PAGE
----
Mat Irvine: The kit is classic for its era, with, upwards from the base, the engines, two fuel tank spheres, and a crew module at the top. The various elements are held together by spindly girder-like beams that terminate as landing legs. Add a dish antenna and a solar-boiler power generator and you have the archetypal look of a late-1950s spacecraft concept.
Most parts (below) are made of white styrene, but there is a small runner in transparent red, holding components for the window ports and engine bells. The decal sheet includes a blue and white American star that was missing from later releases.
Instructions for this reissue (above, below) are basically the same as those included with the 1958 Lindberg kit.
Apart from cleaning up flash, the kit is easy to build, with most of the work being in assembly of the main modules and supporting girderwork. Attach the rectangular landing pads to the legs, and that’s about it. Three figures are included, and these dictate a sense of scale for this future-faction subject. In my book Creating Space (see link at bottom) I listed the scale at 1:70, though Round 2 has changed this to 1:96. On reflection, I feel this is probably more accurate.
The completed US Moon Ship model (above, below). The fact that the design comes from a lunar orbiter, which wouldn’t require an egress ladder, is reflected by the model having no visible method of getting the crew from their compartment at the top down to the lunar surface.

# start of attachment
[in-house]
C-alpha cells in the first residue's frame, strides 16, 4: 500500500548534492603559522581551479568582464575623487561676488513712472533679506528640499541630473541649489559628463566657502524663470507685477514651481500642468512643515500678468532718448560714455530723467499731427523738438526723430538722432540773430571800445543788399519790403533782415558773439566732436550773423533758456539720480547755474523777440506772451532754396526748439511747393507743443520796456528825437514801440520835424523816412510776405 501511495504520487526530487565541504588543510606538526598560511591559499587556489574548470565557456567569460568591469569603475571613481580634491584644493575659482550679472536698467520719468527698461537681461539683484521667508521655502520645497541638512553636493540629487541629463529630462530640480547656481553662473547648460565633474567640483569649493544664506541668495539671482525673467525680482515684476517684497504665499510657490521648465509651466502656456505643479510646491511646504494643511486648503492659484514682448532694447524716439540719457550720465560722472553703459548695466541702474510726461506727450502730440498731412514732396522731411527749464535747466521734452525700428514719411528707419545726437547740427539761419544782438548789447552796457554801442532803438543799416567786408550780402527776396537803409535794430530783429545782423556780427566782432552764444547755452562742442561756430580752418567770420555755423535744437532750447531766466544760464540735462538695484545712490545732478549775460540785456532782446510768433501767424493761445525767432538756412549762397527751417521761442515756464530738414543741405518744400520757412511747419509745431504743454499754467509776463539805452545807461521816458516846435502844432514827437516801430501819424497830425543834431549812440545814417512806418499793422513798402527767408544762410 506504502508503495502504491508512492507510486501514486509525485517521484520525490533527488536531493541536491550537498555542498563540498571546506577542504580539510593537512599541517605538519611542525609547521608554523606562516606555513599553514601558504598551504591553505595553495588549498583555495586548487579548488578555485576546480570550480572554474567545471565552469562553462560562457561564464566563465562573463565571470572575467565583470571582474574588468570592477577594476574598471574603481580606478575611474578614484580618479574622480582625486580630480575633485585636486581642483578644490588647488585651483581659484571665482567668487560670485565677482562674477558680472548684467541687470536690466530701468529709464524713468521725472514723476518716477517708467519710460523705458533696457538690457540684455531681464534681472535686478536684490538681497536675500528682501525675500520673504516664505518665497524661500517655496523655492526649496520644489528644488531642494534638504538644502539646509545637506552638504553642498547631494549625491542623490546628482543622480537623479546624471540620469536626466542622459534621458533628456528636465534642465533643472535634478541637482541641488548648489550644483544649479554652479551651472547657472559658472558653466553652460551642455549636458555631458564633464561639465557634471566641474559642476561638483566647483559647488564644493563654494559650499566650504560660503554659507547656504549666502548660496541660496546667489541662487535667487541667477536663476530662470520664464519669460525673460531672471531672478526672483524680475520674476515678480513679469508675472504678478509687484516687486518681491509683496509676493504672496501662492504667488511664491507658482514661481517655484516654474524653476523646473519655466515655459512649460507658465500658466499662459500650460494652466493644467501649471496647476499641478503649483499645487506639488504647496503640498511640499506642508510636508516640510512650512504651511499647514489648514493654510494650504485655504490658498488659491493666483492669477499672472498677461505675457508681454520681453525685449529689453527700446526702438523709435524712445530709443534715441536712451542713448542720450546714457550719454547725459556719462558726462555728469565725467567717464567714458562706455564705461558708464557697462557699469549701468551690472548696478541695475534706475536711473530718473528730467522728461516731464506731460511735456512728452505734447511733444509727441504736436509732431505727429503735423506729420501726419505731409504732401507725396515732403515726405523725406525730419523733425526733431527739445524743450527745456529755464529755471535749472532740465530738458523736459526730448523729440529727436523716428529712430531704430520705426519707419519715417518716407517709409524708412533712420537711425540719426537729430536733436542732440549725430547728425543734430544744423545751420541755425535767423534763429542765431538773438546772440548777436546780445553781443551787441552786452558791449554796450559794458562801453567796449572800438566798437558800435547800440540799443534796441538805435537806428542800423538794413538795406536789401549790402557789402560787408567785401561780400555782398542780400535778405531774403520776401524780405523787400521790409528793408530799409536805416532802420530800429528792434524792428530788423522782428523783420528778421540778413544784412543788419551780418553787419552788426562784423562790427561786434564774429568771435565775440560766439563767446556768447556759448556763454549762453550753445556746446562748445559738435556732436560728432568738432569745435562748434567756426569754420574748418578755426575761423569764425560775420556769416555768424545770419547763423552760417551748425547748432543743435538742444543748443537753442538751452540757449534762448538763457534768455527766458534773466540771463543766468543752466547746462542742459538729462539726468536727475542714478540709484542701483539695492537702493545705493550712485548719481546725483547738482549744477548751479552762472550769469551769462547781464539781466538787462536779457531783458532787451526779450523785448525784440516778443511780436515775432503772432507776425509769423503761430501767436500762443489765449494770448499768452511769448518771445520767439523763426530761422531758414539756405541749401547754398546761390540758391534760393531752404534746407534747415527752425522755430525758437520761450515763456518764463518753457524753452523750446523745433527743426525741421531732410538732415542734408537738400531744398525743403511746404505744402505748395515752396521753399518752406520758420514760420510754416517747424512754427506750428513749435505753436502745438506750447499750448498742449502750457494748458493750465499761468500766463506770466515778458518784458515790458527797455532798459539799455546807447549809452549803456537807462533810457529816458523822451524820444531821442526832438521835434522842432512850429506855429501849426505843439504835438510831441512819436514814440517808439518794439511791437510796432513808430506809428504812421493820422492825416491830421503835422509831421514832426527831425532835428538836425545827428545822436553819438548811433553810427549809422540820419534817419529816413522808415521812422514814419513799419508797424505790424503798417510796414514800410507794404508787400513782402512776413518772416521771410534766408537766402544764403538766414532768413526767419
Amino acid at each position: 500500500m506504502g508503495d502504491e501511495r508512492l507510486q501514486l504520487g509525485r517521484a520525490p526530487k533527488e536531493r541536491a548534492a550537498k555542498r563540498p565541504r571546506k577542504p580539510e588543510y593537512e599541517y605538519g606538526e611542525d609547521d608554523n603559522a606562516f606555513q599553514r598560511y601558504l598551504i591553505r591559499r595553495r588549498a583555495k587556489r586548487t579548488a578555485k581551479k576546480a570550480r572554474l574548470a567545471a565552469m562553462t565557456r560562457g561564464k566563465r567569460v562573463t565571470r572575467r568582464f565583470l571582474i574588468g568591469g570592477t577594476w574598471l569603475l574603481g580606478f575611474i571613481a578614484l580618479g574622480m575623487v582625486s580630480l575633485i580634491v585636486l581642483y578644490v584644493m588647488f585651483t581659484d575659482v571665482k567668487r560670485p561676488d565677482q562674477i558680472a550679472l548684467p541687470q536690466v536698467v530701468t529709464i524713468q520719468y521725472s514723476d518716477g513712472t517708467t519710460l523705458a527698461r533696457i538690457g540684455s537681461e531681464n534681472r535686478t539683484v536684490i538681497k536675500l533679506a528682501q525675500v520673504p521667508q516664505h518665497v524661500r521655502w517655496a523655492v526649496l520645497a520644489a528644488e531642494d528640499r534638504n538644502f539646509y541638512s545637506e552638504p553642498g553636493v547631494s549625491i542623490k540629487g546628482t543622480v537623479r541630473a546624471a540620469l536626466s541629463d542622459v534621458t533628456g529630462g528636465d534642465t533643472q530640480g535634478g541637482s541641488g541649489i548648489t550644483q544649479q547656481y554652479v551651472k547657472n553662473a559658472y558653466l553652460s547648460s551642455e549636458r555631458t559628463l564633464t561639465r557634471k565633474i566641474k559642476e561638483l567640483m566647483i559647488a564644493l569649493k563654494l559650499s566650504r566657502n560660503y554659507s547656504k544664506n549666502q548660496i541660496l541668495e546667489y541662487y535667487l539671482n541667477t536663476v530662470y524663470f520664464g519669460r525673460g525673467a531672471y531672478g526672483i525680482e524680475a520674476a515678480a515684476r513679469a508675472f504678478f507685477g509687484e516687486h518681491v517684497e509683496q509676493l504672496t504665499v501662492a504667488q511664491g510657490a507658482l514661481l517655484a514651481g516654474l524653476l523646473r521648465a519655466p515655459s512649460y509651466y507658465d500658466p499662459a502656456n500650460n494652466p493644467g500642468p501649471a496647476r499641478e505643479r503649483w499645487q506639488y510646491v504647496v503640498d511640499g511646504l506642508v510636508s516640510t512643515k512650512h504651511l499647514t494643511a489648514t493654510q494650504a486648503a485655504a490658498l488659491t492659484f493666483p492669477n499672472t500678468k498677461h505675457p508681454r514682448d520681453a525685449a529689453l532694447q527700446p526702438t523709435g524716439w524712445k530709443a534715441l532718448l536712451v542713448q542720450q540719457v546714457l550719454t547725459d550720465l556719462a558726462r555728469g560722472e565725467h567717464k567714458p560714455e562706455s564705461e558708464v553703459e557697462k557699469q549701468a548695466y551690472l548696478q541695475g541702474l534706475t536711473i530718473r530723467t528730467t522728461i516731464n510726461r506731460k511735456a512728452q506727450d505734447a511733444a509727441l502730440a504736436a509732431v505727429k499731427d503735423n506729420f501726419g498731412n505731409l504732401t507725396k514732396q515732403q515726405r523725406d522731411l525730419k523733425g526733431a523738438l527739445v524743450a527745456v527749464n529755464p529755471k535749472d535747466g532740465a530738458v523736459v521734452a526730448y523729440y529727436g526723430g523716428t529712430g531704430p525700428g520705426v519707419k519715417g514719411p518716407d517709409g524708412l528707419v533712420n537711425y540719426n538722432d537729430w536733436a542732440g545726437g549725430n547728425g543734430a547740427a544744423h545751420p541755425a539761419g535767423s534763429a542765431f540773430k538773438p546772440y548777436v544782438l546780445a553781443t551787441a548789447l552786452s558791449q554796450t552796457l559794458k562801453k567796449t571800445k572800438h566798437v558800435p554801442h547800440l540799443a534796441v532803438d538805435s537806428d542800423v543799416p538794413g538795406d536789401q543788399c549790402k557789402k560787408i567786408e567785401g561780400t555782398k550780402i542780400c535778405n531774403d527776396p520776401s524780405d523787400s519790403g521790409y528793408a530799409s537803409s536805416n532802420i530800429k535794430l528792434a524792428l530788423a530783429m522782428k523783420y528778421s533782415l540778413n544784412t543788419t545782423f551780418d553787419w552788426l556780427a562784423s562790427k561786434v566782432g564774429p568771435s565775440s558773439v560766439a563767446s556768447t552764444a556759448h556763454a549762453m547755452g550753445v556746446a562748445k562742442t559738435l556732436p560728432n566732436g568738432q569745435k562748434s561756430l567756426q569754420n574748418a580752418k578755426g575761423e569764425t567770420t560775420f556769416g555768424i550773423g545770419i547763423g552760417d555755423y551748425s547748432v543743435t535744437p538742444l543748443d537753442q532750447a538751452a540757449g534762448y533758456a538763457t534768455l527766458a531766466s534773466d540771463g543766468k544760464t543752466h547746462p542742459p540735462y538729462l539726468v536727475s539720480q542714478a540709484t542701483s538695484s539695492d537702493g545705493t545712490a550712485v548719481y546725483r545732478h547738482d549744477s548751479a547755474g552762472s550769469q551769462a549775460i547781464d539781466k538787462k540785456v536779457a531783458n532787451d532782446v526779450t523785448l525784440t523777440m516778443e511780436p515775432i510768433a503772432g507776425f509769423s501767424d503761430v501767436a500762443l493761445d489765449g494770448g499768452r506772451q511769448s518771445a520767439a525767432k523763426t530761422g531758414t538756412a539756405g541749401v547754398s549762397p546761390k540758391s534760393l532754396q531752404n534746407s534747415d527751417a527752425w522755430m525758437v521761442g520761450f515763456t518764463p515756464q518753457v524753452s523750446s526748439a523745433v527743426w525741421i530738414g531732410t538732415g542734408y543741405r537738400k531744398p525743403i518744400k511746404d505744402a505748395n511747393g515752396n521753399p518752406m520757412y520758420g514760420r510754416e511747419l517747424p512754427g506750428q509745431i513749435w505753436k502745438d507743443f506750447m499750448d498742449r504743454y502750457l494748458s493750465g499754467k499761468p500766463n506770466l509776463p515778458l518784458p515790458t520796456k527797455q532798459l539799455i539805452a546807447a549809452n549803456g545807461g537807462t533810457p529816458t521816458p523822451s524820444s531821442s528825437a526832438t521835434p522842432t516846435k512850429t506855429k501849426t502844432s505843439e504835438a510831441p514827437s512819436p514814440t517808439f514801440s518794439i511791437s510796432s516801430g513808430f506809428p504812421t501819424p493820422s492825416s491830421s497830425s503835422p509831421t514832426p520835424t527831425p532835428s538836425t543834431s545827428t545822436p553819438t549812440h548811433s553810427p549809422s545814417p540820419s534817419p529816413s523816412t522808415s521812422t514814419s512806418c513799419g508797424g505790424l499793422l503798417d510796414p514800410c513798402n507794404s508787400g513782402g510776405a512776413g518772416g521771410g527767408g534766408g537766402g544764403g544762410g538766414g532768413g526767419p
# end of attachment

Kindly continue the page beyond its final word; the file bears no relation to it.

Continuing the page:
The crew module has a set of transparent red ports (below) though neither airlock nor exit ladder are included.
The supplied base can be painted to represent the lunar surface, the three astronauts positioned where you wish. There's no sign of that ladder though, and it's something from the spares box that should be added to the model, if only for the sake of common sense.
The ship's design is not credited. Similar subjects from Strombecker - many reissued by Glencoe Models - were based on Walt Disney’s work with engineers such as Wernher von Braun and Willy Ley, and illustrators like Chesley Bonestell.
The pic (below) is a conversion project I completed, using a Glencoe-issued Lunar Lander as a basis, to represent the orbiter that Chesley Bonestell painted for Collier’s magazine in 1952.
My conversion is detailed in Chapter 3 of my book Scale Spacecraft Modelling (link at bottom).
This is the fifth issue of the kit from US companies. Lindberg itself issued it three times, in 1958 as the US Moon Ship, then in 1970 as the Mars Probe Landing Module, and finally in 1979 as the Star Probe Space Shuttle. Glencoe Models also issued it in 1993 as the Lunar Lander. This latest release brings back the original Lindberg name, and virtually the original box-art, although the box itself is larger in size.
The box (below) for the rare Lindberg ‘5 Space Ships of the Future’ kit. It was from this box, which shows the Moon Ship on the left, that artwork for the new box was adapted.
The original box (below) from 1958. Note ‘40 parts’ sticker.
Lindberg US Moon Ship
Parts: 42 (plus 1 spare)
Manufacturer's ref: HL602